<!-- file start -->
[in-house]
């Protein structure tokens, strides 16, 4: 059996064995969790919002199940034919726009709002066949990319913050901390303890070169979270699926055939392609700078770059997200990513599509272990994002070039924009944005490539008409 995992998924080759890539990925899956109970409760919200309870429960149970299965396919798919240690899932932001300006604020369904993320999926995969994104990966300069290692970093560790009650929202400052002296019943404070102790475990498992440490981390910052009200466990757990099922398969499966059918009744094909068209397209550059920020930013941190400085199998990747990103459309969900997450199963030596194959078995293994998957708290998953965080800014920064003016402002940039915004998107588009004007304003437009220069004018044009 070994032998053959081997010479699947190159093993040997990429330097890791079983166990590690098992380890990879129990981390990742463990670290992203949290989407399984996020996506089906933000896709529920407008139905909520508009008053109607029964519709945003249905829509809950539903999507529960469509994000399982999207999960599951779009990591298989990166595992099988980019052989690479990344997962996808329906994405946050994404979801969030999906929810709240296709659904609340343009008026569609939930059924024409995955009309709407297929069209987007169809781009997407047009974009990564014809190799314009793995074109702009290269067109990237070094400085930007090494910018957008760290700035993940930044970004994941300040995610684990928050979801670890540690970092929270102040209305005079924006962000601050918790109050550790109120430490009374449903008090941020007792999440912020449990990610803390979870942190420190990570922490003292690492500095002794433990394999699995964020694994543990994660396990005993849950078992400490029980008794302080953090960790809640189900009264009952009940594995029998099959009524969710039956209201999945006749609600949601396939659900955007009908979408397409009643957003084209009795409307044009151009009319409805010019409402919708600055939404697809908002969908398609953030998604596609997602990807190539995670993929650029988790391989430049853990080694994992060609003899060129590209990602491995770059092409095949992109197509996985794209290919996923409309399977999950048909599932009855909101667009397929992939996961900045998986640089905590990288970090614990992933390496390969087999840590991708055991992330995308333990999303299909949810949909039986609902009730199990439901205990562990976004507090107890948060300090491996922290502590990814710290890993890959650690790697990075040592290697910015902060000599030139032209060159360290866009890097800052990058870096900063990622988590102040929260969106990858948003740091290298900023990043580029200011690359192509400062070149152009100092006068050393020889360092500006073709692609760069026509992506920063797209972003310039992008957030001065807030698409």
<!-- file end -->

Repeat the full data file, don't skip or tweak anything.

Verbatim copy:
[in-house]
């Protein structure tokens, strides 16, 4: 059996064995969790919002199940034919726009709002066949990319913050901390303890070169979270699926055939392609700078770059997200990513599509272990994002070039924009944005490539008409 995992998924080759890539990925899956109970409760919200309870429960149970299965396919798919240690899932932001300006604020369904993320999926995969994104990966300069290692970093560790009650929202400052002296019943404070102790475990498992440490981390910052009200466990757990099922398969499966059918009744094909068209397209550059920020930013941190400085199998990747990103459309969900997450199963030596194959078995293994998957708290998953965080800014920064003016402002940039915004998107588009004007304003437009220069004018044009 070994032998053959081997010479699947190159093993040997990429330097890791079983166990590690098992380890990879129990981390990742463990670290992203949290989407399984996020996506089906933000896709529920407008139905909520508009008053109607029964519709945003249905829509809950539903999507529960469509994000399982999207999960599951779009990591298989990166595992099988980019052989690479990344997962996808329906994405946050994404979801969030999906929810709240296709659904609340343009008026569609939930059924024409995955009309709407297929069209987007169809781009997407047009974009990564014809190799314009793995074109702009290269067109990237070094400085930007090494910018957008760290700035993940930044970004994941300040995610684990928050979801670890540690970092929270102040209305005079924006962000601050918790109050550790109120430490009374449903008090941020007792999440912020449990990610803390979870942190420190990570922490003292690492500095002794433990394999699995964020694994543990994660396990005993849950078992400490029980008794302080953090960790809640189900009264009952009940594995029998099959009524969710039956209201999945006749609600949601396939659900955007009908979408397409009643957003084209009795409307044009151009009319409805010019409402919708600055939404697809908002969908398609953030998604596609997602990807190539995670993929650029988790391989430049853990080694994992060609003899060129590209990602491995770059092409095949992109197509996985794209290919996923409309399977999950048909599932009855909101667009397929992939996961900045998986640089905590990288970090614990992933390496390969087999840590991708055991992330995308333990999303299909949810949909039986609902009730199990439901205990562990976004507090107890948060300090491996922290502590990814710290890993890959650690790697990075040592290697910015902060000599030139032209060159360290866009890097800052990058870096900063990622988590102040929260969106990858948003740091290298900023990043580029200011690359192509400062070149152009100092006068050393020889360092500006073709692609760069026509992506920063797209972003310039992008957030001065807030698409």